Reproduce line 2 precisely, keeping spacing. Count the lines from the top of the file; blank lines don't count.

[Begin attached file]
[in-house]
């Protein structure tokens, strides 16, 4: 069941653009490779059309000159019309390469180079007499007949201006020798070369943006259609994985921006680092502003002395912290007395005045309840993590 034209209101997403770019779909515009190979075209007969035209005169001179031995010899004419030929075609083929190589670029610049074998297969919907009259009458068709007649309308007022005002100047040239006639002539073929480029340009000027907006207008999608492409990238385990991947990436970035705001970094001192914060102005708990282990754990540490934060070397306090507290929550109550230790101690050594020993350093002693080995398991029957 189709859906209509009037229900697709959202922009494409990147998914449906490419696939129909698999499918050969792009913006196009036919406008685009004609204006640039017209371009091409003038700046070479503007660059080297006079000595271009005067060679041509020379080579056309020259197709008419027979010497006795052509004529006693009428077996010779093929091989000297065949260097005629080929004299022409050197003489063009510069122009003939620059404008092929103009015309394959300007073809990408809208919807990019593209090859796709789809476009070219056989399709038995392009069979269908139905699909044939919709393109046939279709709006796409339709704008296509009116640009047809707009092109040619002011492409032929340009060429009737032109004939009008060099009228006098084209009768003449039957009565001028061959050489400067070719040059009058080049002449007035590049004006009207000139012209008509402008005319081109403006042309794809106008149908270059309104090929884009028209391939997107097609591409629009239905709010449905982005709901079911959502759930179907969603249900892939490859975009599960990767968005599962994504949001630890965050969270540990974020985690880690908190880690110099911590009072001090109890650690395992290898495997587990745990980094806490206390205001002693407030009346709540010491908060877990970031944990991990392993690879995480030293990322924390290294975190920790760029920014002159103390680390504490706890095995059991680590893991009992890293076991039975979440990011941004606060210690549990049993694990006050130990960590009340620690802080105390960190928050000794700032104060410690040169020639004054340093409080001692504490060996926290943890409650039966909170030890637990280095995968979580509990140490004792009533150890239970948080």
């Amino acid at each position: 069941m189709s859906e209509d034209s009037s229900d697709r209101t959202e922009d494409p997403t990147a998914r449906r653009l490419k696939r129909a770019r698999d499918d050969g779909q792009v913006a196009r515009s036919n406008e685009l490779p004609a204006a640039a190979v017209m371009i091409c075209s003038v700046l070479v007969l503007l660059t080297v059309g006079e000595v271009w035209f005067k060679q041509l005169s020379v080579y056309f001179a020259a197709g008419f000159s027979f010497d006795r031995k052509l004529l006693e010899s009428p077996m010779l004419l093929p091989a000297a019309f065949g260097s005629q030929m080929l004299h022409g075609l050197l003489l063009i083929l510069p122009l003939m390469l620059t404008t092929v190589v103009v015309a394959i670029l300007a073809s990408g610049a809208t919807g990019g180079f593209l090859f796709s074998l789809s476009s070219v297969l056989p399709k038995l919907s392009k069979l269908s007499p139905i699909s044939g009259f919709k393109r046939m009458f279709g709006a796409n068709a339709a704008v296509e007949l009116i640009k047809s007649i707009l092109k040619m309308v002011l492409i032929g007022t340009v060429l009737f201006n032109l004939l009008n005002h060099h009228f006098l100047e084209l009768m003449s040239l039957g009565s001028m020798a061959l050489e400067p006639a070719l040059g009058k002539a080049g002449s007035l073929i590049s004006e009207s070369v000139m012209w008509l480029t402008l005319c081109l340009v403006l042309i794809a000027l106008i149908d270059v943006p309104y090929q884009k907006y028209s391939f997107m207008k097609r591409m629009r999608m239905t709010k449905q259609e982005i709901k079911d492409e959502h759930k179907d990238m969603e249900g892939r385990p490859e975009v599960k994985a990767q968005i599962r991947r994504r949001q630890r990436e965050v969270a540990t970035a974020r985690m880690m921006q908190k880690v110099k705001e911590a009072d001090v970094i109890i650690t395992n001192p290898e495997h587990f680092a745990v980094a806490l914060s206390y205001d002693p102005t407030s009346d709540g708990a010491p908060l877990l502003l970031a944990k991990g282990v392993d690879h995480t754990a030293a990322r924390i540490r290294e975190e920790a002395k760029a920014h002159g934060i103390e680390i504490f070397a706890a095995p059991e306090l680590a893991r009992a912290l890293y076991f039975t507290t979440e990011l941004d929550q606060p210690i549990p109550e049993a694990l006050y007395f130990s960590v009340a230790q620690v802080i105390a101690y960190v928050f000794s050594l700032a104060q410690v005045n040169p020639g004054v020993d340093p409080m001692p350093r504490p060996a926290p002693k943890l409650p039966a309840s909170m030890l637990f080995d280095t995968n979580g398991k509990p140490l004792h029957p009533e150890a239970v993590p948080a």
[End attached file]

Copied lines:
């Protein structure tokens, strides 16, 4: 069941653009490779059309000159019309390469180079007499007949201006020798070369943006259609994985921006680092502003002395912290007395005045309840993590 034209209101997403770019779909515009190979075209007969035209005169001179031995010899004419030929075609083929190589670029610049074998297969919907009259009458068709007649309308007022005002100047040239006639002539073929480029340009000027907006207008999608492409990238385990991947990436970035705001970094001192914060102005708990282990754990540490934060070397306090507290929550109550230790101690050594020993350093002693080995398991029957 189709859906209509009037229900697709959202922009494409990147998914449906490419696939129909698999499918050969792009913006196009036919406008685009004609204006640039017209371009091409003038700046070479503007660059080297006079000595271009005067060679041509020379080579056309020259197709008419027979010497006795052509004529006693009428077996010779093929091989000297065949260097005629080929004299022409050197003489063009510069122009003939620059404008092929103009015309394959300007073809990408809208919807990019593209090859796709789809476009070219056989399709038995392009069979269908139905699909044939919709393109046939279709709006796409339709704008296509009116640009047809707009092109040619002011492409032929340009060429009737032109004939009008060099009228006098084209009768003449039957009565001028061959050489400067070719040059009058080049002449007035590049004006009207000139012209008509402008005319081109403006042309794809106008149908270059309104090929884009028209391939997107097609591409629009239905709010449905982005709901079911959502759930179907969603249900892939490859975009599960990767968005599962994504949001630890965050969270540990974020985690880690908190880690110099911590009072001090109890650690395992290898495997587990745990980094806490206390205001002693407030009346709540010491908060877990970031944990991990392993690879995480030293990322924390290294975190920790760029920014002159103390680390504490706890095995059991680590893991009992890293076991039975979440990011941004606060210690549990049993694990006050130990960590009340620690802080105390960190928050000794700032104060410690040169020639004054340093409080001692504490060996926290943890409650039966909170030890637990280095995968979580509990140490004792009533150890239970948080």